I was chatting with a friend the other day about Quatermass and the Pit; a film both of us shared as one of our favourite horror films and how I’ve never seen it on a big screen as I’ve never had the chance to. He mentioned he did have the chance to but after going to a cinema showing of Living Dead at the Manchester Morgue where the audience laughed throughout the film he couldn’t muster the energy to go sit in a cinema full of wankers sneering at an old film.
I’m not saying you shouldn’t laugh at old, bad films like an Ed Wood classic, or somesuch rubbish like Troll 2, but if you’ve paid money to go and see a classic film like Quatermass and the Pit, and all you do is sit there with your 21st century viewpoint (and fail to appreciate it as a film) just sneering because others are doing the same then it frankly makes you a bully and well as an idiot. There will be people there who want to see the film and watch it without your snarky commentary but your entitlement means you make people’s experience awful for a few seconds jolly.
There is an argument that some people, mainly Millennials, don’t see film as art but as a fashion so whatever film is trending and fits what is fashionable this week. I don’t quite buy that as the sole reason (though I think it plays a part) but this has something that’s been discussed for a few years now. This somewhat sad piece titled Stop Laughing At Old Movies, You $@%&ing Hipsters outlines the problem when during a viewing of Mario Bava’s Hercules in the Haunted World, this happens…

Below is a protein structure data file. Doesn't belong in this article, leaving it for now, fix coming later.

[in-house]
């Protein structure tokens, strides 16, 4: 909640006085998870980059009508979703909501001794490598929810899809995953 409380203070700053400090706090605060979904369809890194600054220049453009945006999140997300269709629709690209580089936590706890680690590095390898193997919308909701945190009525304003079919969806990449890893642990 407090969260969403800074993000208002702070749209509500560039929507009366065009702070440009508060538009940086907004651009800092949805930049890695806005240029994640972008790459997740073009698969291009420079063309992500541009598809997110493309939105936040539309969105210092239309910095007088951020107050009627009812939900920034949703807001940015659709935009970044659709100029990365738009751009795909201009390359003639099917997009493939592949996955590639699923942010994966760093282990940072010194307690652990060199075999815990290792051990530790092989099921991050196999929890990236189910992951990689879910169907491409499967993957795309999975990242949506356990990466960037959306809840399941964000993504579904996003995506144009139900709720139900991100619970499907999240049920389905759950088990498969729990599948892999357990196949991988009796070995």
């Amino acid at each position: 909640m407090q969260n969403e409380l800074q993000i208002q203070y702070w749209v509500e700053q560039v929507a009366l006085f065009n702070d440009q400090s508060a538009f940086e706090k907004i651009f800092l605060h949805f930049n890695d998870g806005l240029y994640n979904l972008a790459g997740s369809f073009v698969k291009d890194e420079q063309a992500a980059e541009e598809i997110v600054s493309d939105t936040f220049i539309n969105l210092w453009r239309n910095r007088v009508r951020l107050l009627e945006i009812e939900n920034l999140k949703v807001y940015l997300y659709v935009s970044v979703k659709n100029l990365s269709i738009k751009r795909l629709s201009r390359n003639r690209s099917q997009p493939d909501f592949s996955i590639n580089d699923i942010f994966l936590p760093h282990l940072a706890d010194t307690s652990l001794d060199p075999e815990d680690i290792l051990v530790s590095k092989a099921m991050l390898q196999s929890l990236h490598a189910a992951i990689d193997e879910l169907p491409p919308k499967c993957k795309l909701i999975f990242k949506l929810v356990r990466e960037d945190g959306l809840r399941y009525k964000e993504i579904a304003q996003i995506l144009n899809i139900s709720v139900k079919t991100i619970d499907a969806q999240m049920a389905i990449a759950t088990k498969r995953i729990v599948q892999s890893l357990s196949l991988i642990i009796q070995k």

The guy behind me munching Sour Patch Kids and wearing an ironic Hawaiian shirt kept up the chuckles for 91 minutes, long after I began to beseech Zeus to throw a non-styrofoam boulder at him. His stubborn laughter was an advertisement for his own superiority, like it’s heroic to refuse to be “suckered” by a fake rock that’s obviously fake. But there’s nothing triumphant about being too cool to dream.
And this is the problem. People can’t suspend their disbelief as after all, that involves putting effort into it. If you’re used to seeing film as two hours where you’re spoon-fed what you want and when you see what films people have laughed at (including John Carpenter’s The Thing, which would have driven me to murder had I been there) you do wonder if it is a case where people really have lost the ability to imagine or understand nuance, or even put things in the context of the time.
Another article points out the reaction to a showing of From Russia With Love.
“It’s sad to think that there was once a time when Hollywood released dozens of movies like this each year, and millions of people went to see them, and enjoyed themselves, and laughed, and sang along, and got wrapped up in the story, and that if the same kind of movies were released right now, people would laugh at them and call them unsophisticated. That so many of you could sit there and snicker at ‘Singin’ in the Rain’ for being unsophisticated depresses me beyond words. This movie is not unsophisticated. You are.”
This is I think the problem. People are no longer sophisticated in the sense they can put themselves in a time and place, or understand film as an art. Who needs nuance when you’ve got <insert this months blockbuster here> to fill your needs and this is a pity because of ignorance and peer pressure people are losing the history of their culture. Also if people just put themselves into the moment they may find themselves enjoying something their peers may not, but fuck their peers think for yourselves & that’s something I hope people do more of.